Magdalena Alvarez, a former public works minister, is under investigation over her alleged role in the fraudulent use of public funds used to pay severance pay for companies in Andalusia in southern Spain that laid off workers.
She was drawn deeper into the corruption scandal after the judge leading the probe ordered her to post a bond of €29.6 million ($41 million) to cover her liability in the case.
The alleged fraud -- reportedly the biggest public money scam in Spain's history -- involved a regional development fund that was used to pay bogus severance payments to dozens of people even though they never worked for the firms in question.
The alleged beneficiaries of the payments were people or companies with close ties to the Socialist Party, which has ruled Andalusia for three decades, or left-wing trade unions.
Over €140 million were either misused or embezzled from the fund between 2001 and 2010, according the Spanish media reports.
The case is one of several corruption scandals involving top politicians and even the royal family that have emerged during a sharp economic downturn when many Spaniards have lost jobs or had to tighten their financial belts.
Spain's ruling conservative Popular Party was hit by allegations last year that its top members, including Prime Minister Mariano Rajoy, for years received secret payments from a party slush fund. The party has denied any wrongdoing.
Alvarez, who served as Andalusia's economy and finance minister between 1994 and 2004, said in a statement that she was "completely innocent".
She added she would appeal the order to post bond of 29.6 million euros, a figure she called "disproportionate", and had not been responsible for how the money of the regional development fund was used.
Alvarez was named as an official suspect in the case in July 2013.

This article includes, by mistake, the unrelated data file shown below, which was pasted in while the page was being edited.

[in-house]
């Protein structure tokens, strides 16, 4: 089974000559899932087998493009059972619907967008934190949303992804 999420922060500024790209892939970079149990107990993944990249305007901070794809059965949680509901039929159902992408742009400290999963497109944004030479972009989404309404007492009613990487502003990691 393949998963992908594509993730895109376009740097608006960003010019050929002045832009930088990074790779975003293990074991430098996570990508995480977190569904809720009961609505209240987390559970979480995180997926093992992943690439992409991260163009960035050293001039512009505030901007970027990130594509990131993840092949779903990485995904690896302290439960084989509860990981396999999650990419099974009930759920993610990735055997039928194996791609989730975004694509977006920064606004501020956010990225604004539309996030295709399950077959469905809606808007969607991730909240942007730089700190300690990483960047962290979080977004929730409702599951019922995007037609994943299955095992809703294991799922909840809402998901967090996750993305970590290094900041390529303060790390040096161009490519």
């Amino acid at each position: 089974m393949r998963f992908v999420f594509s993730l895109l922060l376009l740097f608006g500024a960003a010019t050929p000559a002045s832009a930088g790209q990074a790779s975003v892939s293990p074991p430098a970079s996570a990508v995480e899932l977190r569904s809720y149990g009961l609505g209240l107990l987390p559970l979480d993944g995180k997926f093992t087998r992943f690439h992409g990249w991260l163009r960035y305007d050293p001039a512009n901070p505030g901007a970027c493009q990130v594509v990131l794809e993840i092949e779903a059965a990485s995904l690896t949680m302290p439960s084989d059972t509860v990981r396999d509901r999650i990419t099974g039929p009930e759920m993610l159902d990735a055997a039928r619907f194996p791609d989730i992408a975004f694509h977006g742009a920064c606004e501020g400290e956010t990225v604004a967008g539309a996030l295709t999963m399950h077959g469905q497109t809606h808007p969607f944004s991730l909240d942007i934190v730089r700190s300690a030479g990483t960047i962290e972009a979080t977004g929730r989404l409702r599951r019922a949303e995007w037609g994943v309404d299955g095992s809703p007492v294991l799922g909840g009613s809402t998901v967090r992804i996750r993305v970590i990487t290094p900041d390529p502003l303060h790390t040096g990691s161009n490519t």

She could face charges of misappropriation of public funds and embezzlement, according to the investigating judge's writ.
Judge Mercedes Alaya considers Alvarez to have been a key player in aid that was given through the fund, which was set up by the regional government of Andalusia to help struggling businesses pay severance to their laid-off workers.
Alvarez's successor as Andalucia's economy and finance minister, Jose Antonio Grinain, stepped down as the president of the regional government of Andalusia last year.
After serving as Andalusia's economy and finance minister, Alvarez served as public works minister between 2004 and 2009 in the Socialist government of then prime minister Jose Luis Rodriguez Zapatero.
The corruption scandal has caused the popularity of the Socialist Party to plunge in Andalusia, a bastion of the left in Spain where bullfighting and flamenco culture are strong traditions.
The party lost its majority in parliament in regional elections in 2012. It now governs the region, Spain's most populous, together with the smaller far-left United Left party.
In 2010, Alvarez was appointed as the second head of the European Investment Bank, which finances investment projects that further the objectives of the European Union.
Two small parties, the centrist Union for Progress and Democracy (UPyD) and the Catalan separatist Esquerra Republicana party (ERC), called on Alvarez to step down from her post, arguing she had damaged Spain's image.
The European Investment Bank said in a statement that it was "following the situation closely" and respected the "presumption of innocence".